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Presbyterian College, Carmarthen.…



--------..-----ADDRESS BY…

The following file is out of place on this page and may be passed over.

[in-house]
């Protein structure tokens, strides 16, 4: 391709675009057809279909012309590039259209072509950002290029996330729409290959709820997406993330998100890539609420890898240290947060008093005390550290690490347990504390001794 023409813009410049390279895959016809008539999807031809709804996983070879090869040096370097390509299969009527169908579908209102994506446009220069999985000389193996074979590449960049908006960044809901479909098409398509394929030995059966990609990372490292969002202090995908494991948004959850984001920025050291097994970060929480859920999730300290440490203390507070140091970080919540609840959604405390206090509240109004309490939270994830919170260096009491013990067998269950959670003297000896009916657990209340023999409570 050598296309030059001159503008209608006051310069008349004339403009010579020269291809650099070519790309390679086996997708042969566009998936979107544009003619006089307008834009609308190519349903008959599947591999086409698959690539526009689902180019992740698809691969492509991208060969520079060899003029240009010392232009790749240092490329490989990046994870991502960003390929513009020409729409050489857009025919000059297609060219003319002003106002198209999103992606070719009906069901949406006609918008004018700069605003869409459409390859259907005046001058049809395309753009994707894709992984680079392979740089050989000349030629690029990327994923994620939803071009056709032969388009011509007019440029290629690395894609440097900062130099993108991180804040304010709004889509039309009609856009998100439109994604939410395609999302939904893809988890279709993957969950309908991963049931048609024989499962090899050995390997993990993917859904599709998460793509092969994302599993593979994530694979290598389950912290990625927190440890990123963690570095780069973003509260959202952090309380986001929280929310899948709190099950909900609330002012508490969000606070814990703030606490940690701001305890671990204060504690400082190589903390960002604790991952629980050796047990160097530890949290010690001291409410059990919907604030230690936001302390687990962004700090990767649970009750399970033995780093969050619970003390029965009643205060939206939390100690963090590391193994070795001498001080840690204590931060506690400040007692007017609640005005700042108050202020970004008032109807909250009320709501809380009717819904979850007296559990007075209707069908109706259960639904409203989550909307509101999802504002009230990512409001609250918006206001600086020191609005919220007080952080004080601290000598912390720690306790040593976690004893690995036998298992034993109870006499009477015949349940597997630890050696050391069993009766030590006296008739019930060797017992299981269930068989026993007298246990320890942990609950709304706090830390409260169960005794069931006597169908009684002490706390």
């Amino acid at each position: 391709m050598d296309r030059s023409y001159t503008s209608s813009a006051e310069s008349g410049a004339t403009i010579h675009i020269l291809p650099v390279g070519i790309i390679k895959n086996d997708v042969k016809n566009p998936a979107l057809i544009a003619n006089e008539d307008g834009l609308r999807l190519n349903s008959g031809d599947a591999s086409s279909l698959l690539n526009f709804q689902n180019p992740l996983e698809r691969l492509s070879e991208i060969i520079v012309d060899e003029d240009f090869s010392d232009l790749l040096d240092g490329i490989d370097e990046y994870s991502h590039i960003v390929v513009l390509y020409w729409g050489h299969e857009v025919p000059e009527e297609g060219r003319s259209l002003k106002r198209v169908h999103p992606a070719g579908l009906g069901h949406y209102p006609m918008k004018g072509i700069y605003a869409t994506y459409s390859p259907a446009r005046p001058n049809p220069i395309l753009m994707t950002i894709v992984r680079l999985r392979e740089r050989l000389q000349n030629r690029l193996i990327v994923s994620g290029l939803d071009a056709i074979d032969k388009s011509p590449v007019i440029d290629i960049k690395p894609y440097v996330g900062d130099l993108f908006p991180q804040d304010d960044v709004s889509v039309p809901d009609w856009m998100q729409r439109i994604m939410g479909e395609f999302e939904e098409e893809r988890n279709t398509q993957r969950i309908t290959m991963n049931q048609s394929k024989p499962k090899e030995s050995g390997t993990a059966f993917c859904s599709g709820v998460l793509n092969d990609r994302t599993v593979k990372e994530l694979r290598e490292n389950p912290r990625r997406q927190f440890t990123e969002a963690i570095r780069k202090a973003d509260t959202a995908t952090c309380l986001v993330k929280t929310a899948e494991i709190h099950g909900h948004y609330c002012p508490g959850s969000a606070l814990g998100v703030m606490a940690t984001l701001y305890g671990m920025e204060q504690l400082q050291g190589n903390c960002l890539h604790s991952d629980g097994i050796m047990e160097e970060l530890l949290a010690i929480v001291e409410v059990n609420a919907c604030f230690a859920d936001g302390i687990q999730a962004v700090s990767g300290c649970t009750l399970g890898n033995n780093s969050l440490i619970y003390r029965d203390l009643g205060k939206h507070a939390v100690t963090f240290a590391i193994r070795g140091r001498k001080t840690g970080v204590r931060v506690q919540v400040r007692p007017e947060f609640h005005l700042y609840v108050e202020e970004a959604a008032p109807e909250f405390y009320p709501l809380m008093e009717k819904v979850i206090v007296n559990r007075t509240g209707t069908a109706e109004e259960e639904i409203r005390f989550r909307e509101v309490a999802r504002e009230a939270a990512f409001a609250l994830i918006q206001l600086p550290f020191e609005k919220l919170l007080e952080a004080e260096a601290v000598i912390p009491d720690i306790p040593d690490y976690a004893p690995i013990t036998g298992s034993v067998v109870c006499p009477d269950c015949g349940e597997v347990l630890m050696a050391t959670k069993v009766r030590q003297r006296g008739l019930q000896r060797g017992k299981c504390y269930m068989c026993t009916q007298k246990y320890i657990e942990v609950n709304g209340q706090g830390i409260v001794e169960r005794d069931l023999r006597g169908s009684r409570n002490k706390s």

ADDRESS BY THE HEV. J. MORGAN GIBBON. The students of the Presbyterian Collego mot in the large lecture-room Oil Tuesday woak, at 7 p.m., to hear an address from the Rev J. Morgan Gibbon, minister of the Stanford Hill Congregational Church, London. The Rev T. L. Marshall, secretary of the Presbyterian Board, occupied tho chair, and there were also present the Rev S. Fletcher Williams, Principal W. J. Evans, Professor Philemon Moore, Professor D. E. Jones, Rev D. Cadvan Jones, Rev W. Emrys Lloyd (Penygraig), Rev D. J. Thomas, Rev W. W. Lewis, (Zion), Rev Gilbert Rees, tho Rev Stephen Thomas (Blaenycoed), Mr W. Roberts (Old College School), Mr G. Phillips (Hall-street), etc etc. The Chairman said he felt rather shy of introducing the Rev J. Morgan Gibbon to the audience he rather felt that Mr Gibbon ought to introduce him. lie had a distinct recollection of Mr Gibbon as a student at the College. In common with all connected with the collego, ho (Mr Marshall) felt interested in the wonderful success of Mr Morgan Gibbon, who was, perhaps, the most successful Congregationalist preacher in London. Ho had, therefore, the greatest possiblo pleasuro in calling upon Mr Gibbon, one of the old alumni of the College, to address tho meeting. The Rev J. M. Gibbon said he felt a great sympathy with the parson who was repre- sented to have said, Do as I say not as I do." That counsel had been grossly miscon- trued. It was possible that the parson who gave utterances to the sentiment was a very good man probably lIe was a modest man certainly he was an honest man. And honesty was a, very large part of goodness (applause). He (Mr Gibbon) had to confess that in his student days he was neither the pet of his professors, nor the pride of his college, Professors had their pets in those days; but he was sorry to say that the latter were far from being the pride of their college. lie did not stand before them as a whited sepulchre, laying claim to a virtue which he had not possessed. He admitted that the students in those days did the things which they ought not to have done, and made amends for it by leaving undone the things which they ought to have done. He canle before them as one who kept a Avarm corner in his heart for the theological students and he came from the forefront of the battle to tell those who were training for it how the fight was progressing. The time undoubtedly was ono of great difficulty. there was a painful lack of enthusiasm. were becoming morally and mentally tlabby. There was, of course, a great deal of unbelief but it was uot the unbelief of strong, eager, sincere men, filled with a passion fur truth- however, misguided might be their methods. It Avas rathei the unbelief of a lotus-eating gro.-ssly-living people, in whom prosperity and pleasure had bred a largo measure of indifference to higher things. In obedience also to the law of supply and demand, there had arisen a religion of rites and ceremonies a Christianity which was Judaised and even Paganised beyond the recognition of those who had only seen it on the lulls of Galilee or in the upper chamber of Jerusalem. This was a sensuous, spectaculor, aesthetic religion, devised and Rented to meet tho tastes of a generation that liked to bo amused, and which must be amused at its prayers. There were not, however, evidence wanting that this period was passing there was a growing conscious- ness arising that man cannot live by bread alone," and that the religion and creeds of fifty years ago could not contain the growing spirit of the age. When Canon Gore published Lux Mundi"—a series of essays 011 Liberal theology by High Churchmen Cardinal NeAvman said, "This is the end of the Tractarian Movement.' rEvery move- ment takes time to mature. The appeal of the leaders of the Ritualistic party now was to Reason and to reverent Scholarship, and II not simply to Authority and to the germs of insanity latent in the human brain. There was a change all along the line. This was the beginning of the end it showed that a new period of though t and feeling was arising, and that under God's grace England was about to recover her senses, and to come to herself after her temporary aberration of intellect. lIe believed that there was a great future before the pulpit. lie had lately taken up Amiel's Journal," by Mrs Humphrey- Ward and in the preface he read, "The age of the Preacher is passing." There were the words of Mrs Humphrey- Ward and Mrs Humphrej'-Ward Avas .Mrs Humphrey- Ward (laughter). But turning to the u Journalitself, he found that Amiel said, "At the Church of St. Gervais I heard a »erir.on by Adolphe Monod. I found myself hanging on the lips of the orator My eyes were dimmed with tears. I was astonished, shaken, taken hold of." The age of the preacher was then not past. There was a future before the preacher and let the students see that they would be adequate to the demands which the future would make upon them. He, therefore, preached to the preachers of the future three Gospels. The first he should preach would be the Gospel of Juvenal, "A sound mind in a sound body." The Avork of the minister was hard work. Ladies sometimes said that Woman's work is never done." It was the minister's work Avhich was never done. The work of a minister was accompanied by a certain measure of anxiety, more distressing than the work itself. It demanded good health as one of the condition of ministerial success. St. Francis of Assissi used to call the body Brother Ass but even if they took that mediaeval view of the body, they would find that Brother Ass was the only animal procurable for this journey and, therefore, they had better be on good terms with him, and to look to his interests. He believed in physical exercise. Let them consecrate their bodies as well as their minds and their souls to Almighty God. Let them not listen to the sanctimonious nonsense that a game of cricket or a game of golf was unbecoming a minister. The pursuit of physical exercise would enable them to bring a certain amount of dash, and urgency into ministerial life which would help to make ministers men, and saye them from degenerating into that despicable third sex. The second gospel he should preach to them would be that of Goethe—the gospel of mental culture. The study of Greek and Hebrew was not very inspiring but even if they only learned enough to enable them to consult lexicons and to verify reference" it would be infinitely valuable. When a man was able to consult a lexicon and to verify what a commentator said, it enabled him to preach with an accent of confidence, conscious that he was not merely echoing another man's thought but had looked into the matter himself, and learned how the land lay. He advised them not to undervalue commentators. Had he the authority given to the curate in "Don Quixote," to clear out libraries, lie would make a clean sweep out of ministers' libraries of these wretched volumes of skeleton sermons—skeletons in the cupbuard-homiletic helps—dictionaries of anecdotes, hoary and mildewed-collection" of ancient lies that never were true, never ought to be true, and never would -be true (laughter). He advised the students to walk upon the feet which God gave them and not stumble along 011 these crutches provided for homiletic paralytics (laughter). II3 advised them to read Avidely- to read books which were Aviser than they themselves, if such were conveniently procurable (laughter). He recommended books which Avould "send the sunshine streaming into their hearts and the moonshine streaming out of their heads." He advised them to read history—the history of doctrines, of men, and of movements. Let them read books from the opinions in which they differed. Let them not waste five minutes over a book with which they agree,1. What they wanted was to read books which shook them up, banged them down, and irritated them. Let them read poetry: but—if by the grace of God they could avoid it—let them write none (laughter). There was rather a tendency on the part of the Welsh people to undervalue culture and to admire the rough diamond. Hn had heard Welsh ministers in English pulpits advise young men to take care not ton >,se their Welsh brogue if they Avished to be a success in the ministry. He regarded that in the same light as the advice of the tailless fox, who wanted all the other foxes to have their tails cut off. They could not speak any language properly until they could speak it in such a way that their nationality could scarcely be detected. Culture came of contact Avith noble minds and noble thoughts. The mind became like that which it fed upon. There was one Book which they as ministers were rather apt to undervalue—that Avas the Bible. Why was it that some ministers held forth on the latest novel or the latest picture in the Acadeni ? Why was it that there was arising a Yellow pulpit, which vied with the Yellow Press in its striving after sensation alism ? Because so many ministers did not know that the Bible was seamed with silver and gold. In the South Wales coal-fields, the mineral near the surface was cheap and poor but they must dig down deep to strike the three-foot seam. He advised the ministers of the future in their study of the Bible to dig deep—to strike the three-foot seam (applause). The third Gospel nich he should preach to them was that of Paul Excerise thyself into goodness." How easy it was for ministers to become a little insincere, a little flabby, to force the note a little, to simulate an inspiration which they did not possess What a dreadful thing it was to preach for a mere livin"- to pawn one's soul to fill one's mouth, to preach for popularity, to be the puppet of the people instead of the prophet of God That was the lowest depth of degradation to which a minister could fall. As fulfilling the type of the good minister he quoted Chaucer (in the Prologue to the Canterbury Tales J A good man was thcr of religion And was a pore PEKSOUN of atouu Bat richc he was of holy thought werk Ho was also a lerncd man a clerk That Cristes gospd gladly welde preeh < < < « To draw folk to heven by clenne?ee By good ensaraple was his busynesse A bettre preeet I trowe ther ro^here non is He Avaytud after no pompa ne rcverence < But Crista lore and his apostles twdve He taught and feist ho olwed it himsebe." And also the person described by Goldsmith (Ill the Deserted Village ") In.-his duty prompt at every call He watched and wept, 1:. pray'd BII 1 fet for all And as a bird e-tch fond « dearmeat tries To tempt i!1! ne w-Hedged ..1fspdng to the skies He tried each art, repro1- > a each dull delay, Allured to brighter worlds, and L d tho way. The speaker went 011 to describe how in a gallery at'Vcnice were to be seen the various efforts of Titian-from his boyhood until his death at ninety years of age—to depict the leneamonts of the Christ; and he exhorted the students in the same way to let it be their ideal throughout life co (lash the character of Christ: 011 the consciousness of men, and to bring men to have a closer and better under- standing of the Christ of God. A vote of thanks to the Rev J. Morgan Gibbon was moved by J¡.: 1. U, Jones (senior student), and seconded by J rincipal Evans. The Rev S. I letcherW lihams, in supporting, said that the present age would be noted above everything else for the rediscovery of the immortal personal.:y of Christ, tho Fatherhood of God, and iie Brotherhood of Man. The Kev J. M. Gibbon having responded, the benediction was given by the Chairman, and the meeting terminated.